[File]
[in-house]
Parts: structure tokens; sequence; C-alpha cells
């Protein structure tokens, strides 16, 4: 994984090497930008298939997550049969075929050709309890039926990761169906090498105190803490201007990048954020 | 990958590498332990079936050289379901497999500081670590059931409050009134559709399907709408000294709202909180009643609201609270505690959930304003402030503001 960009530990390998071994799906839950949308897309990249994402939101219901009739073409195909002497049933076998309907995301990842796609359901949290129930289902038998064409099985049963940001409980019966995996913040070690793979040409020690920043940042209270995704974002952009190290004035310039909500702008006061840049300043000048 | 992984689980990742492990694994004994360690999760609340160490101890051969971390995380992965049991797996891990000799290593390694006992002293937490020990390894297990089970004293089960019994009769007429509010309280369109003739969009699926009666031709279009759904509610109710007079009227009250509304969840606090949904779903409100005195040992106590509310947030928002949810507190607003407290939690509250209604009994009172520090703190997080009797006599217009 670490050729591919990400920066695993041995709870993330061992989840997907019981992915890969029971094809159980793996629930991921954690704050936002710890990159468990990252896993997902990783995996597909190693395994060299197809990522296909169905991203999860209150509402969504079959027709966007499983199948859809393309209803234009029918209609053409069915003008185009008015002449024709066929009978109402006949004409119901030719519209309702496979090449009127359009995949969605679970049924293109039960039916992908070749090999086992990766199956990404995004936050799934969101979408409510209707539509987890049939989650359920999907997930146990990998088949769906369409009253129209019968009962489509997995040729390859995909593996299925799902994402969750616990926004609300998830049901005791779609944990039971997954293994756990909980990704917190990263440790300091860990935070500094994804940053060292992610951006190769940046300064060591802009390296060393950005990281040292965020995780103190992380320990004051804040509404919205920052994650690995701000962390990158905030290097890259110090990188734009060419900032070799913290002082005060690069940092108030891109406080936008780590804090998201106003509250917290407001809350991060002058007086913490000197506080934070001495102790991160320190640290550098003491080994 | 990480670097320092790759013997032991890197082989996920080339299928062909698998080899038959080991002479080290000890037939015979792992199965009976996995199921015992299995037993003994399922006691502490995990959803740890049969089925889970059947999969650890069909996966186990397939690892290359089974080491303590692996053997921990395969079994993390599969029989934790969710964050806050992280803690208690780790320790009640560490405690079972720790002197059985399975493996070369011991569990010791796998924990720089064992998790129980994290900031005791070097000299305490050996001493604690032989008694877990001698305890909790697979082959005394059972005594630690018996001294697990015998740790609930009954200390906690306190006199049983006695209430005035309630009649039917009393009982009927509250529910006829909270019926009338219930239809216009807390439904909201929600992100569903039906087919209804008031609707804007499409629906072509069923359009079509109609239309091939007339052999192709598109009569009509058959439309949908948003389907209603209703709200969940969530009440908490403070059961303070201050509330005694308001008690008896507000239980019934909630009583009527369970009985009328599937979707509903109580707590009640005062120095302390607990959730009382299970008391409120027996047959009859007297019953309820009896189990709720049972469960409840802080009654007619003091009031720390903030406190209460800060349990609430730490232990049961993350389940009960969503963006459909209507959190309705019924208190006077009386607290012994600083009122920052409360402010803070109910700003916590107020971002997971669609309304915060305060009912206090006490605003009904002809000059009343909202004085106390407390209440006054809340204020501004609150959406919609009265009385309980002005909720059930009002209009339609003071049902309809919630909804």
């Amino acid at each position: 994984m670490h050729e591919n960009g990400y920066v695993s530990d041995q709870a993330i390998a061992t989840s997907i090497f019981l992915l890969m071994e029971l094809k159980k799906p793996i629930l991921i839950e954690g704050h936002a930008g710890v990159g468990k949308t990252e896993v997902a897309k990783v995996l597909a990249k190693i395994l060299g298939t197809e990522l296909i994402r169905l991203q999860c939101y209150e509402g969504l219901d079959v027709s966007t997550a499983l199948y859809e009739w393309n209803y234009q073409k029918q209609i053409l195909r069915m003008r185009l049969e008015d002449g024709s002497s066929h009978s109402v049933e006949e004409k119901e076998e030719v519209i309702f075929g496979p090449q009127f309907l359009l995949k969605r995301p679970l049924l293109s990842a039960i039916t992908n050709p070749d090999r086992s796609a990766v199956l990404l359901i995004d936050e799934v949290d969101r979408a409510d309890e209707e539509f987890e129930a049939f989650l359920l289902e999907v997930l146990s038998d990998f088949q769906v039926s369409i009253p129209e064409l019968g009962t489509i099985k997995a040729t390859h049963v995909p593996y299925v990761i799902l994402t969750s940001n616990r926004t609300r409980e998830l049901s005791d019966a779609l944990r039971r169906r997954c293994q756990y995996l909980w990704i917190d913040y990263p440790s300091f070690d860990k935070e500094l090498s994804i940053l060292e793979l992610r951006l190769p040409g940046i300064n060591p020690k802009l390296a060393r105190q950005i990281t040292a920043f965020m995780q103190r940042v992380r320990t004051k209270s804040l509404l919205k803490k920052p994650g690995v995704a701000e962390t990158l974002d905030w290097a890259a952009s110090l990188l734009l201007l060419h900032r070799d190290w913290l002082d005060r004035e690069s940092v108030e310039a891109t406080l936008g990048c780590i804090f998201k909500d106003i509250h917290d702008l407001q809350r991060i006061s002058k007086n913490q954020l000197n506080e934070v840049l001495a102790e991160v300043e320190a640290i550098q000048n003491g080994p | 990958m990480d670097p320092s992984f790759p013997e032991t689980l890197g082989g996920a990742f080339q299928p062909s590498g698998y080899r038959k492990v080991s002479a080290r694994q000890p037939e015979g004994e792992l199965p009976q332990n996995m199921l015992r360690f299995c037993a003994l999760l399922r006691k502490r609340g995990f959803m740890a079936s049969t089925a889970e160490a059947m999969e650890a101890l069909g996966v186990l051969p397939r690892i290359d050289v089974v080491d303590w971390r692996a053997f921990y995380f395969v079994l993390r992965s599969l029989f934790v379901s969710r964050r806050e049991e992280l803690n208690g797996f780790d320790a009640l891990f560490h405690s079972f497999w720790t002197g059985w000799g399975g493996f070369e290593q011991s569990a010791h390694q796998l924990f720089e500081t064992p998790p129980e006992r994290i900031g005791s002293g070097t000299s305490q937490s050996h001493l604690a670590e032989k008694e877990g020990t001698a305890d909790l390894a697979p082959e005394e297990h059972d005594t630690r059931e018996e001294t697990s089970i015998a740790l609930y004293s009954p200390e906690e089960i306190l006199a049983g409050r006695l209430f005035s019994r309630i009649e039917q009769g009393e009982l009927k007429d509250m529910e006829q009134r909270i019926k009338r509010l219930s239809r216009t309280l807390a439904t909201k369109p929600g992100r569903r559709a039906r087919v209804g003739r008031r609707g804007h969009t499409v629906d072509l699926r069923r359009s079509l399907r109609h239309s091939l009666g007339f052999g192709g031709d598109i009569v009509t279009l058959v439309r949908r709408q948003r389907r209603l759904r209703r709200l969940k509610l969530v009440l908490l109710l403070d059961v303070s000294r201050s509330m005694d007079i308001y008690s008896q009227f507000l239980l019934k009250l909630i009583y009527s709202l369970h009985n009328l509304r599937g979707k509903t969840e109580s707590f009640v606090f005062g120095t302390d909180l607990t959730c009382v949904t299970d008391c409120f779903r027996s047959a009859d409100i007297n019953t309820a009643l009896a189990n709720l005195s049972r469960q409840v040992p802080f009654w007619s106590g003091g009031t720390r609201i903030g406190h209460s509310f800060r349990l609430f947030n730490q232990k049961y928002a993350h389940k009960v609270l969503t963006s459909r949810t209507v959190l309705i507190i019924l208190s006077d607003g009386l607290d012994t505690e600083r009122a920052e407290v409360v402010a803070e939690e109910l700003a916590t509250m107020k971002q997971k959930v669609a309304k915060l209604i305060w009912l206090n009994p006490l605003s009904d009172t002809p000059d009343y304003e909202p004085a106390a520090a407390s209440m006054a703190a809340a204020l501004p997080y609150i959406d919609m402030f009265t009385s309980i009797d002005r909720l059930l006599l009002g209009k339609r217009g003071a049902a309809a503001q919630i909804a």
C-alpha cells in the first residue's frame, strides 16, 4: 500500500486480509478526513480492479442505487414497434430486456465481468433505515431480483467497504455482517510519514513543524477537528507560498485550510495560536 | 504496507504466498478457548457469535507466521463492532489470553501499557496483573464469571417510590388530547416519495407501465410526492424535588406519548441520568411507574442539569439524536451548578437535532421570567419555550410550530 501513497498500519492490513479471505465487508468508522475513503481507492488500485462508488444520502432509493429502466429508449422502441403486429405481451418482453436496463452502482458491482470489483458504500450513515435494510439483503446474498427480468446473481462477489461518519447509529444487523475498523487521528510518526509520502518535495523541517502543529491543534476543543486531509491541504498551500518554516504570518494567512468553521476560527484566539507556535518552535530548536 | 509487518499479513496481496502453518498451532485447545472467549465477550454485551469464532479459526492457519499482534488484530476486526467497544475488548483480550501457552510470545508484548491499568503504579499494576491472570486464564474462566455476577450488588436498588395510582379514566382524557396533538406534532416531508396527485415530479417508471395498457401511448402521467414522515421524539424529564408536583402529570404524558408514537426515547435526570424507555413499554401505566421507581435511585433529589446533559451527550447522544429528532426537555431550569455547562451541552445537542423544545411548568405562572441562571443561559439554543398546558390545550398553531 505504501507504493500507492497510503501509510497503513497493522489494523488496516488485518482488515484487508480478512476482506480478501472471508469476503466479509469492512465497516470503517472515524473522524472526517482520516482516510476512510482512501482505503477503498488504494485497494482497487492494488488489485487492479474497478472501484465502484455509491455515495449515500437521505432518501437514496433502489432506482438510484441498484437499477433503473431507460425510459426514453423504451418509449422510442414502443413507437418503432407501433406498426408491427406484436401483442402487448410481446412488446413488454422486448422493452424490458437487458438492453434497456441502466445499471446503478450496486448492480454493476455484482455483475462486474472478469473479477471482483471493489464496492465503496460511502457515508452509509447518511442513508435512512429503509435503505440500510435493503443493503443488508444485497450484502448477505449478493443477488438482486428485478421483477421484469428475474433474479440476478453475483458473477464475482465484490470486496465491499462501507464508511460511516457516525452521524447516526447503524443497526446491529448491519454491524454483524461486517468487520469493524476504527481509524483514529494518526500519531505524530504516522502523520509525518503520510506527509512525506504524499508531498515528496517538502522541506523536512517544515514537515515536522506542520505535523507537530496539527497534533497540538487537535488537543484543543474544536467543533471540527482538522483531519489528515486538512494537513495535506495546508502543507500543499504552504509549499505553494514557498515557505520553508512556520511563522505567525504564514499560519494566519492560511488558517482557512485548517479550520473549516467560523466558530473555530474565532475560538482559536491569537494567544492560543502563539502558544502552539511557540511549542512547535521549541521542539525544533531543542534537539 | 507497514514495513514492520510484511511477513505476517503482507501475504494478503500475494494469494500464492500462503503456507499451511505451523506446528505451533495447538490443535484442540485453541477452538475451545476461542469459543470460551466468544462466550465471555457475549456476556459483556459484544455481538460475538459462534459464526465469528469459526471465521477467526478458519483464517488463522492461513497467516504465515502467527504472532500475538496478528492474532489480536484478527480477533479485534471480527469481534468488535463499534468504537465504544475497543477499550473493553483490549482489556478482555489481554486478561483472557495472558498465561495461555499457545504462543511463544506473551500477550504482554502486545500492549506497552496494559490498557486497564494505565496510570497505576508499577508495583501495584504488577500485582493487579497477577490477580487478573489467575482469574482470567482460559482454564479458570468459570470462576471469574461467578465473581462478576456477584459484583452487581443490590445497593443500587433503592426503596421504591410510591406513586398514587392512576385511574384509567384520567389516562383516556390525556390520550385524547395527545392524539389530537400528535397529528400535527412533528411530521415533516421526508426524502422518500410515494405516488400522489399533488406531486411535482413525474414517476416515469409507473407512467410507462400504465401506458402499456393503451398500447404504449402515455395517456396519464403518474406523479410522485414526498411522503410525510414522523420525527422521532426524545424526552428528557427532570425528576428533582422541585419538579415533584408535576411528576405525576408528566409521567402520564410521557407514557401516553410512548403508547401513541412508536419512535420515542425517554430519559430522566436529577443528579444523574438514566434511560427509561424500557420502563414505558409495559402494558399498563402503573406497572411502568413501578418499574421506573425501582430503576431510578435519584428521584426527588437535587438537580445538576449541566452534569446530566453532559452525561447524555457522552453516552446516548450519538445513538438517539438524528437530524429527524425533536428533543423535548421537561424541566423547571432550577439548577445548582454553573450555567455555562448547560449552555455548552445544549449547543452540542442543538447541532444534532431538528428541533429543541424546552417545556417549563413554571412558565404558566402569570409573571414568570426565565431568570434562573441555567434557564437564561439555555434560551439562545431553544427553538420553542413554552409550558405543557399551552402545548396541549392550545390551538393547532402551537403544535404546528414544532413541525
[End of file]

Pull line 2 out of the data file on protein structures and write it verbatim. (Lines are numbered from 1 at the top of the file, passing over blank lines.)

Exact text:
Parts: structure tokens; sequence; C-alpha cells